Tag Archives: Jimmy Carter

20th Century Women (2017)

2 Feb

What exactly does it mean to please a women? This is one of many questions Jaime (Lucas Zumann) asks his mother in the sharply-detailed period drama 20th Century Women Jaime, as we first see him, is caught at a bit of a crossroads, and is trying to find his natural place in the world. Growing up solely under the care of his mother Dorothea (Annette Bening) in late 70’s Santa Barbara California, the world is a confusing place. Especially so during adolescence, when punk rock, feminism, drugs, and pregnancy scares become guiding forces in Jaime’s life. “He needs a strong male influence” Dorothea says, “We need another man in this house..” Enter William (Billy Crudup), a friend and occasional lover of Dorothea who works on renovating the house in exchange for free rent. Then there is Julie (Elle Fanning), Jaime’s best friend who sleeps with (but never sleeps with) him some nights and Abbie (Greta Gerwig), the art school tennant who is recovering from cancer. These five characters (and the house they share together, their interactions with American culture and counterculture, and their experiences with love and sexuality) are what make up the backbone for 20th Century Women. 

Written and directed by Mike Mills (Beginners, Thumbsucker), 20th Century Women tells a breezy, patchwork narrative that feels authentically lifted straight from someone’s personal photo album of 40 years. The film is a pure snapshot of American 70’s culture, given to us through our eclectic set of characters – each with their own set of internal and external struggles. Formally, things get slightly experimental at times, fusing documentary footage from various historical events interspersed with dramatic scenes shot at higher or lower framerates or with blaring psychedelic colors. The plot jumps around from moment to moment and character to character so frequently which creates more of a specific aesthetic of time and place than any sort of dramatic tension.  At every opportunity, a different cultural beat is featured – though they are often simply given to us straight from a character’s retrospective voiceover. “We didn’t know that the Reagan era was just around the corner, or that AIDS would soon be a scary word…”  Dorothea explains near the end of the film, over a montage of B-roll news footage. All this culminates to form a nostalgic tribute to the value of shared American cultural experiences.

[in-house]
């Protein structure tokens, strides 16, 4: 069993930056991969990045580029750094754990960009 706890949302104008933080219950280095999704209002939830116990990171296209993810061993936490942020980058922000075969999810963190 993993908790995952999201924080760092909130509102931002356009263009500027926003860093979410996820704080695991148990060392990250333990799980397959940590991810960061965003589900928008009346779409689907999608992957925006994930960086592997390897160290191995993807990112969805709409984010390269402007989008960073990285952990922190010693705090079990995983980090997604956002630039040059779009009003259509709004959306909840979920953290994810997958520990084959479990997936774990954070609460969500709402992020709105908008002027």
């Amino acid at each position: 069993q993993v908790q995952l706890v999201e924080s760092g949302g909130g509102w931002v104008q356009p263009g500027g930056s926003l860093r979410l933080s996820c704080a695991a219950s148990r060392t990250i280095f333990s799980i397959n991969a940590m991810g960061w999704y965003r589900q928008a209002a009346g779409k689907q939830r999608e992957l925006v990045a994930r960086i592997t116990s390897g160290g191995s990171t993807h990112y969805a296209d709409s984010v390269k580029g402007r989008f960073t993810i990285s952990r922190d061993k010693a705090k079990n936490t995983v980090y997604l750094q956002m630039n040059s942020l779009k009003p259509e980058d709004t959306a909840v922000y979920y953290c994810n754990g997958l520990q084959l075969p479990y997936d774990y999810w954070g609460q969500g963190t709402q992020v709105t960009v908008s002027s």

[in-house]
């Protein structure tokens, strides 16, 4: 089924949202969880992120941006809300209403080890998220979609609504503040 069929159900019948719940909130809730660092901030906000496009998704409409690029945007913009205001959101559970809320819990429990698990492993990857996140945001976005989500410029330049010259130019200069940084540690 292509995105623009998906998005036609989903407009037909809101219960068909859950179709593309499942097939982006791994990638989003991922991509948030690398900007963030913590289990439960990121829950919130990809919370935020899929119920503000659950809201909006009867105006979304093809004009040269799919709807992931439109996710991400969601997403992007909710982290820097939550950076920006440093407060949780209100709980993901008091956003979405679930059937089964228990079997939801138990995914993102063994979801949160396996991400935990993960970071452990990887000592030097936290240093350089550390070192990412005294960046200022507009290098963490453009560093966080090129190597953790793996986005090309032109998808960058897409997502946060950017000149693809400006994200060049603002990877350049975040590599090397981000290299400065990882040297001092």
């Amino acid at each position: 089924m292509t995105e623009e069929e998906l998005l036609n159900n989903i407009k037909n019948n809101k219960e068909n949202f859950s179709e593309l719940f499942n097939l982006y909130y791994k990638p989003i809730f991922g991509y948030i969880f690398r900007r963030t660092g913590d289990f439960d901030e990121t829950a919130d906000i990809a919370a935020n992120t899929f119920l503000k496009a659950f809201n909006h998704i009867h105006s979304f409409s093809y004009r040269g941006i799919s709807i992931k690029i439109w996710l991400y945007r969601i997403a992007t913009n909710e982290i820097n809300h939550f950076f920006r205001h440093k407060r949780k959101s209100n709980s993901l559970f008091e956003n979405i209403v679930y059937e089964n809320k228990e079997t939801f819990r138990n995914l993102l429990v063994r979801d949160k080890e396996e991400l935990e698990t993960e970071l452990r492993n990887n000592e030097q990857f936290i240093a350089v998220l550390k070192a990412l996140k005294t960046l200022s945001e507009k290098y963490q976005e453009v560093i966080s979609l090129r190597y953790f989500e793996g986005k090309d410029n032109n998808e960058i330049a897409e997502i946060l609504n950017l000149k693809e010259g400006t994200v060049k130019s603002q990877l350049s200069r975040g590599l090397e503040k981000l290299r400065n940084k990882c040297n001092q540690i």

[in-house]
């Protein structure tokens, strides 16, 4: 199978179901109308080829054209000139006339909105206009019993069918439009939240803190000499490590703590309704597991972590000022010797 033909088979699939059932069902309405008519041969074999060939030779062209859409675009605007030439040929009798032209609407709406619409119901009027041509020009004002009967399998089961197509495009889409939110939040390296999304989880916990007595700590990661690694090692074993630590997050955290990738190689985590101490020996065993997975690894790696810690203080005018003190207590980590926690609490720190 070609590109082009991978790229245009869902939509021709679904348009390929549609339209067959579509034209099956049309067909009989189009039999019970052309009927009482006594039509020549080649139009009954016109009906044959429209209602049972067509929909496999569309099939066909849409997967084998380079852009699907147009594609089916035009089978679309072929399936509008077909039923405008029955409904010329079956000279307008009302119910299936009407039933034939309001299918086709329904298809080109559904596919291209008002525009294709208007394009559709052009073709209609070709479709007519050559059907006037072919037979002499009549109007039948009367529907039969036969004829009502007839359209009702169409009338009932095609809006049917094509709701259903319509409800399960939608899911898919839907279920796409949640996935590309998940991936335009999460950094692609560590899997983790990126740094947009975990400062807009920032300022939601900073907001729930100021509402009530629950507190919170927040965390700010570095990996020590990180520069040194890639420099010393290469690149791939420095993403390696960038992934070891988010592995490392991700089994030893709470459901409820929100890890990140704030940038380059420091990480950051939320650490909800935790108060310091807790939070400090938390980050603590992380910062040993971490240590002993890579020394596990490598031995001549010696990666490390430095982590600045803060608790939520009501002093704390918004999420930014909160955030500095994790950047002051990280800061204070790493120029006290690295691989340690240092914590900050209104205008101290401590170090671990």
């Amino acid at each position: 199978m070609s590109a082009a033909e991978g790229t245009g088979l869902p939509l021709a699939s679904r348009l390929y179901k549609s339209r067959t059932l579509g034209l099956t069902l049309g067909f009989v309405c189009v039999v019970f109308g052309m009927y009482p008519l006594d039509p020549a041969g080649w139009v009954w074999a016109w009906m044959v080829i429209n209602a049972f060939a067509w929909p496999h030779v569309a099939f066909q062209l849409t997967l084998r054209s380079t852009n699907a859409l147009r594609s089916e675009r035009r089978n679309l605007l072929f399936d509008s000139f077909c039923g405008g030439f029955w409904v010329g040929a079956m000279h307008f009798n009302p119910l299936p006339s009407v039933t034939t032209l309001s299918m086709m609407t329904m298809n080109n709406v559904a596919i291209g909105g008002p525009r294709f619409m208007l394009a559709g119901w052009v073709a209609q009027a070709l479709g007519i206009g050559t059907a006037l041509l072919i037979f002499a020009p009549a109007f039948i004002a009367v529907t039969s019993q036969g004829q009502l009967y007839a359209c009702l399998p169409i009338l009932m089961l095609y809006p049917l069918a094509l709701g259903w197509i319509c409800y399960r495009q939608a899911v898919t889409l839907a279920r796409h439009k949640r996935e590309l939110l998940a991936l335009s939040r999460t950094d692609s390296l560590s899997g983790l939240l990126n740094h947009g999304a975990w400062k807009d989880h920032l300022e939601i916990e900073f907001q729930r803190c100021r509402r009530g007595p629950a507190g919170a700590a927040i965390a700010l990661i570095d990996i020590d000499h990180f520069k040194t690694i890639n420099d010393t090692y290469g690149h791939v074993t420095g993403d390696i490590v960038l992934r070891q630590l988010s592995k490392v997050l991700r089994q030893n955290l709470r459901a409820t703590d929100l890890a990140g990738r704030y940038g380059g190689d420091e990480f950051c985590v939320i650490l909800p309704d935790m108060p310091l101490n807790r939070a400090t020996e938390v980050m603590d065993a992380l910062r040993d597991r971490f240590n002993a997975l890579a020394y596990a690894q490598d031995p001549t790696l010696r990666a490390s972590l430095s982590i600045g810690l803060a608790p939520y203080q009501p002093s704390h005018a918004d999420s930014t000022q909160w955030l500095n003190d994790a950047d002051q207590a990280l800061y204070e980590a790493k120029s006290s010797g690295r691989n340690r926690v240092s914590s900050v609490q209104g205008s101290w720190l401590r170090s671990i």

Bottom Line: When taken as a whole, 20th Century Women might miss the dramatic heights it was aiming for, but the many detailed, smaller moments of this film feel intensely relatable, excitingly alive, and sharply authentic. 

Rating: 7/10

Film Recipe: Boyhood + Diary of a Teenage Girl + A touch of Dazed and Confused